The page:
Date of Award

Spring 5-15-2015

Author's Department

Mechanical Engineering & Materials Science

Degree Name

Doctor of Philosophy (PhD)

Degree Type



Dynamic wake models have been used in real-time flight simulations for over thirty years. The models have evolved from the earliest, three-degree-of-freedom models (derived from momentum theory) to full finite-state models derived from potential flow theory by a formal Galerkin method. These models are widely used in industry, but still have some drawbacks that need to be remedied. These drawbacks include: 1.) lack of good convergence both on the disk and off the disk (one can use one or the other but not both), 2.) poor results downstream in the limit of shallow skew angles, 3.) poor convergence inside of the rotor wake, 4.) lack of the effects of wake curvature and wake contraction, and 5.) lack of other important nonlinearities. This thesis uses applications of adjoint theorem, a special change of variable and effective introduction of solution blending to overcome these obstacles. The resultant model is well-behaved in all regimes and is applicable to use in realistic problems of flight simulation, even when only a few states are allowed.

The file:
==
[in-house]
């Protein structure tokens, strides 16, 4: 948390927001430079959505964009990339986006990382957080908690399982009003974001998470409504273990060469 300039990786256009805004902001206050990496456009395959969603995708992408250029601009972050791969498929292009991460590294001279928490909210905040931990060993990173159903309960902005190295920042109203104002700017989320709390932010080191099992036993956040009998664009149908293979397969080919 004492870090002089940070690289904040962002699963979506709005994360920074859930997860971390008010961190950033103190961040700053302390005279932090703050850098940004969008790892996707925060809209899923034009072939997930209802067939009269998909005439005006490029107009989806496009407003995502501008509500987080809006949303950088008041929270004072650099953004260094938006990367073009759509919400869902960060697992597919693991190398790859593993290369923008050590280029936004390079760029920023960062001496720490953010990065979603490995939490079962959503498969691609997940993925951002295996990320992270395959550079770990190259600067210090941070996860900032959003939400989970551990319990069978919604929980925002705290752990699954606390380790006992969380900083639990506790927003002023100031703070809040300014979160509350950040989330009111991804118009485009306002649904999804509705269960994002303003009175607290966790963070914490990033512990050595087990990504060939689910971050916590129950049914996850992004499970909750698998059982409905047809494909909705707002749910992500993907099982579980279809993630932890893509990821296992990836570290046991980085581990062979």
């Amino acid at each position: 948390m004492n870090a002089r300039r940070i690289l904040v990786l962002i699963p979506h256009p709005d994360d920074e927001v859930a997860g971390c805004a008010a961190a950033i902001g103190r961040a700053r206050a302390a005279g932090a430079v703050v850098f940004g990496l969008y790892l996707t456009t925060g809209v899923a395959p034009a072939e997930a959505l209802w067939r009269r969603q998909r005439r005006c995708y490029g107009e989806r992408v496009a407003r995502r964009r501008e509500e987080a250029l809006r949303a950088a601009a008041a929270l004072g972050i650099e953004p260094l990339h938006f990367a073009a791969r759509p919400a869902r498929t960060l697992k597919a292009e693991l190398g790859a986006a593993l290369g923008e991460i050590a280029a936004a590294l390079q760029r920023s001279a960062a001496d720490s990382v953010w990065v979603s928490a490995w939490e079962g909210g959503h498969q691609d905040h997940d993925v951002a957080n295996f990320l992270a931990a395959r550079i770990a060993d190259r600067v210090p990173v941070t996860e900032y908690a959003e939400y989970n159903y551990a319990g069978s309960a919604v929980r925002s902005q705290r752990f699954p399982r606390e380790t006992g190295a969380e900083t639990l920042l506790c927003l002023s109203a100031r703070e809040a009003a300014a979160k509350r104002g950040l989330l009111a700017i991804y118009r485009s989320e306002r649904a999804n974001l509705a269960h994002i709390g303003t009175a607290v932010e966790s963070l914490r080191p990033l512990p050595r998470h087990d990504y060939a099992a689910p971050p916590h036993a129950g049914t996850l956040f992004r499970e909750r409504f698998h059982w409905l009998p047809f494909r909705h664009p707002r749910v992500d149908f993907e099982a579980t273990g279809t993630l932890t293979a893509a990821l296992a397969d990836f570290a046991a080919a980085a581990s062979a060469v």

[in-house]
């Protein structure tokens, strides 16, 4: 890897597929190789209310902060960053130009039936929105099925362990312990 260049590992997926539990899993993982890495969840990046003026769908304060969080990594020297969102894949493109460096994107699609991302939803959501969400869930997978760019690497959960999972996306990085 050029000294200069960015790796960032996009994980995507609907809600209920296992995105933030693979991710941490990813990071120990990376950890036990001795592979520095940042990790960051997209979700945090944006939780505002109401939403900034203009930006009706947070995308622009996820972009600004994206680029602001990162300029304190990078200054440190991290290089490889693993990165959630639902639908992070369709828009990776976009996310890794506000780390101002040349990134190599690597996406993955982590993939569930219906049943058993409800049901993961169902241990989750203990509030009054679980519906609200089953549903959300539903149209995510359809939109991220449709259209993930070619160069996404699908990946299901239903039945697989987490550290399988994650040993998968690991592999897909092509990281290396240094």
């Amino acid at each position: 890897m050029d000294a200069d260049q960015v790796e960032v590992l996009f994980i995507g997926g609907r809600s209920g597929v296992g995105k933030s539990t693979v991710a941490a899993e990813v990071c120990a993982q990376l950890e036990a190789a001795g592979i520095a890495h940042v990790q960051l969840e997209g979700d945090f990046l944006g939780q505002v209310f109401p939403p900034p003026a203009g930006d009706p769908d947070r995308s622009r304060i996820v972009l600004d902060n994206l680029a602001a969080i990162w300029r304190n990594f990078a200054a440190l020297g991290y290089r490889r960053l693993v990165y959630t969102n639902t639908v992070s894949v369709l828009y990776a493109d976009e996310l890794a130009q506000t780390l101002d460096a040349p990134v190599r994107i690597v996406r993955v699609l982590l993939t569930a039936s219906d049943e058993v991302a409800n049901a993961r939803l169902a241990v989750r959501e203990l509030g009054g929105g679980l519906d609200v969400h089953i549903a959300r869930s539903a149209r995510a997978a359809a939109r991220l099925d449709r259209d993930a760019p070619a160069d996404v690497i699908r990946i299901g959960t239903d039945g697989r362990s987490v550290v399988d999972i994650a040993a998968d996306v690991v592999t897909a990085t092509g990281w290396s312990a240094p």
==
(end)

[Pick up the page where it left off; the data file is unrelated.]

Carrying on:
English (en)


David Peters

Committee Members

Kenneth Jerina, Swami Karunamoorthy, Mark Meacham, Shankar Sastry, Heinz Schaettler


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